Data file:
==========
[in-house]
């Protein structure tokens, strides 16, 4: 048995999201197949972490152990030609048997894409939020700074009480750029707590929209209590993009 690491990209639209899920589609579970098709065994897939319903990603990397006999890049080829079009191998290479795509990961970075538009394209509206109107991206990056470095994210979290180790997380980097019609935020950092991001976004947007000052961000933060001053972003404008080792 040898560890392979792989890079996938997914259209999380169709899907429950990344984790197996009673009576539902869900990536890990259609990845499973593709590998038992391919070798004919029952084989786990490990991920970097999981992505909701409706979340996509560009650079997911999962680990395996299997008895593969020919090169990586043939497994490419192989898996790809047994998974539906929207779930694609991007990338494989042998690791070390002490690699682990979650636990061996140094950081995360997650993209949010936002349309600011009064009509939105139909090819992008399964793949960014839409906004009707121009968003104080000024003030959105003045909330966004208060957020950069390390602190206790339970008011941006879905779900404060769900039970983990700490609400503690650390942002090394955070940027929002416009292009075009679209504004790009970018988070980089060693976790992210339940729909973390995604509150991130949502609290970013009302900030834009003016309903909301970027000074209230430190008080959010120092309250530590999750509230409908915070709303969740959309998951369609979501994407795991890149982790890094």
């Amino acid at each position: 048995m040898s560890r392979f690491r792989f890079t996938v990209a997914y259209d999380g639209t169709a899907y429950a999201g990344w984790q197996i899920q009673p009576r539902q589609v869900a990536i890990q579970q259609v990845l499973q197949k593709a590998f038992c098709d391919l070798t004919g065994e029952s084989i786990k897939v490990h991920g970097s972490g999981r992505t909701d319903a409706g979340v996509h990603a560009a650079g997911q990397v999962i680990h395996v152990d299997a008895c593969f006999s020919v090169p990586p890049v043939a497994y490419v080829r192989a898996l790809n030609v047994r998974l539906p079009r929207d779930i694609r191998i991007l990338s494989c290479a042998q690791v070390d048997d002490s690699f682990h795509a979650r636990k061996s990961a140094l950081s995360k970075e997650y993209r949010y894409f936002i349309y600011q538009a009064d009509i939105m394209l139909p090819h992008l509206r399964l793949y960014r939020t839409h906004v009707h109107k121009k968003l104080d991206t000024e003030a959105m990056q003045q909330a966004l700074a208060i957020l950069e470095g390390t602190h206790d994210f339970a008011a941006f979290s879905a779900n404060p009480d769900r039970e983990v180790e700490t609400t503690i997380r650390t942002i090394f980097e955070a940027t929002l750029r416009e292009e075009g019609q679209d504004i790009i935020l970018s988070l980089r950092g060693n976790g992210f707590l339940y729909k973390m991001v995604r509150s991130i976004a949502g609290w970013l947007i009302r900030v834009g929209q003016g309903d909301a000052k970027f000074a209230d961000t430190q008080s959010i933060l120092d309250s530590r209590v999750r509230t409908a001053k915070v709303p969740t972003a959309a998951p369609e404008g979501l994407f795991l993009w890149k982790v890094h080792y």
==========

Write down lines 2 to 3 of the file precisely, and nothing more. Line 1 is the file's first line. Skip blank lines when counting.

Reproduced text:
């Protein structure tokens, strides 16, 4: 048995999201197949972490152990030609048997894409939020700074009480750029707590929209209590993009 690491990209639209899920589609579970098709065994897939319903990603990397006999890049080829079009191998290479795509990961970075538009394209509206109107991206990056470095994210979290180790997380980097019609935020950092991001976004947007000052961000933060001053972003404008080792 040898560890392979792989890079996938997914259209999380169709899907429950990344984790197996009673009576539902869900990536890990259609990845499973593709590998038992391919070798004919029952084989786990490990991920970097999981992505909701409706979340996509560009650079997911999962680990395996299997008895593969020919090169990586043939497994490419192989898996790809047994998974539906929207779930694609991007990338494989042998690791070390002490690699682990979650636990061996140094950081995360997650993209949010936002349309600011009064009509939105139909090819992008399964793949960014839409906004009707121009968003104080000024003030959105003045909330966004208060957020950069390390602190206790339970008011941006879905779900404060769900039970983990700490609400503690650390942002090394955070940027929002416009292009075009679209504004790009970018988070980089060693976790992210339940729909973390995604509150991130949502609290970013009302900030834009003016309903909301970027000074209230430190008080959010120092309250530590999750509230409908915070709303969740959309998951369609979501994407795991890149982790890094």
């Amino acid at each position: 048995m040898s560890r392979f690491r792989f890079t996938v990209a997914y259209d999380g639209t169709a899907y429950a999201g990344w984790q197996i899920q009673p009576r539902q589609v869900a990536i890990q579970q259609v990845l499973q197949k593709a590998f038992c098709d391919l070798t004919g065994e029952s084989i786990k897939v490990h991920g970097s972490g999981r992505t909701d319903a409706g979340v996509h990603a560009a650079g997911q990397v999962i680990h395996v152990d299997a008895c593969f006999s020919v090169p990586p890049v043939a497994y490419v080829r192989a898996l790809n030609v047994r998974l539906p079009r929207d779930i694609r191998i991007l990338s494989c290479a042998q690791v070390d048997d002490s690699f682990h795509a979650r636990k061996s990961a140094l950081s995360k970075e997650y993209r949010y894409f936002i349309y600011q538009a009064d009509i939105m394209l139909p090819h992008l509206r399964l793949y960014r939020t839409h906004v009707h109107k121009k968003l104080d991206t000024e003030a959105m990056q003045q909330a966004l700074a208060i957020l950069e470095g390390t602190h206790d994210f339970a008011a941006f979290s879905a779900n404060p009480d769900r039970e983990v180790e700490t609400t503690i997380r650390t942002i090394f980097e955070a940027t929002l750029r416009e292009e075009g019609q679209d504004i790009i935020l970018s988070l980089r950092g060693n976790g992210f707590l339940y729909k973390m991001v995604r509150s991130i976004a949502g609290w970013l947007i009302r900030v834009g929209q003016g309903d909301a000052k970027f000074a209230d961000t430190q008080s959010i933060l120092d309250s530590r209590v999750r509230t409908a001053k915070v709303p969740t972003a959309a998951p369609e404008g979501l994407f795991l993009w890149k982790v890094h080792y």